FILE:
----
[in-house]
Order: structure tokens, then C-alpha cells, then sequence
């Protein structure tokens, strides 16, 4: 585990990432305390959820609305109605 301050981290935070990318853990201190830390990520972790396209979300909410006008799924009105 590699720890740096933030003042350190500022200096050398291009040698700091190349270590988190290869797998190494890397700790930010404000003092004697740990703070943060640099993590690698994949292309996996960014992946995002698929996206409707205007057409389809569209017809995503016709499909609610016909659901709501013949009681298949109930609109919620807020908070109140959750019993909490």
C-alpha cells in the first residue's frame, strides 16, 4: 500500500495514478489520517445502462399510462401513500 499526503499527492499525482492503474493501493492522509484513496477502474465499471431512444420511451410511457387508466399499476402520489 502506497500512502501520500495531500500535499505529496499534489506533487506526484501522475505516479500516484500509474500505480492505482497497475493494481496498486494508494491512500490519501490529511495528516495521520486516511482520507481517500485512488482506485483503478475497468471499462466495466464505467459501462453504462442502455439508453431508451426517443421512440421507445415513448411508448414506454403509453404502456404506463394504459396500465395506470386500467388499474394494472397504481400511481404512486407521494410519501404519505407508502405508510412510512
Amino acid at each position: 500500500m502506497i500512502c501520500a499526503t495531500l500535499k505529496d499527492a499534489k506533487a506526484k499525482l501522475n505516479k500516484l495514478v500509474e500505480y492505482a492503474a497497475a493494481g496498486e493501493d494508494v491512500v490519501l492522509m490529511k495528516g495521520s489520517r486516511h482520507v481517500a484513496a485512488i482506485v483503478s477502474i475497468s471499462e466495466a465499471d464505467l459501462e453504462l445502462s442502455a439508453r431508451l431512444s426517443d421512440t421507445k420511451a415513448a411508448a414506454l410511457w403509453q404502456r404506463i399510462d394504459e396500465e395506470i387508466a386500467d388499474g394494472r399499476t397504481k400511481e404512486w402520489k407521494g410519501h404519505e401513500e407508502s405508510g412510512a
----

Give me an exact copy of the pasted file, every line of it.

[in-house]
Order: structure tokens, then C-alpha cells, then sequence
């Protein structure tokens, strides 16, 4: 585990990432305390959820609305109605 301050981290935070990318853990201190830390990520972790396209979300909410006008799924009105 590699720890740096933030003042350190500022200096050398291009040698700091190349270590988190290869797998190494890397700790930010404000003092004697740990703070943060640099993590690698994949292309996996960014992946995002698929996206409707205007057409389809569209017809995503016709499909609610016909659901709501013949009681298949109930609109919620807020908070109140959750019993909490």
C-alpha cells in the first residue's frame, strides 16, 4: 500500500495514478489520517445502462399510462401513500 499526503499527492499525482492503474493501493492522509484513496477502474465499471431512444420511451410511457387508466399499476402520489 502506497500512502501520500495531500500535499505529496499534489506533487506526484501522475505516479500516484500509474500505480492505482497497475493494481496498486494508494491512500490519501490529511495528516495521520486516511482520507481517500485512488482506485483503478475497468471499462466495466464505467459501462453504462442502455439508453431508451426517443421512440421507445415513448411508448414506454403509453404502456404506463394504459396500465395506470386500467388499474394494472397504481400511481404512486407521494410519501404519505407508502405508510412510512
Amino acid at each position: 500500500m502506497i500512502c501520500a499526503t495531500l500535499k505529496d499527492a499534489k506533487a506526484k499525482l501522475n505516479k500516484l495514478v500509474e500505480y492505482a492503474a497497475a493494481g496498486e493501493d494508494v491512500v490519501l492522509m490529511k495528516g495521520s489520517r486516511h482520507v481517500a484513496a485512488i482506485v483503478s477502474i475497468s471499462e466495466a465499471d464505467l459501462e453504462l445502462s442502455a439508453r431508451l431512444s426517443d421512440t421507445k420511451a415513448a411508448a414506454l410511457w403509453q404502456r404506463i399510462d394504459e396500465e395506470i387508466a386500467d388499474g394494472r399499476t397504481k400511481e404512486w402520489k407521494g410519501h404519505e401513500e407508502s405508510g412510512a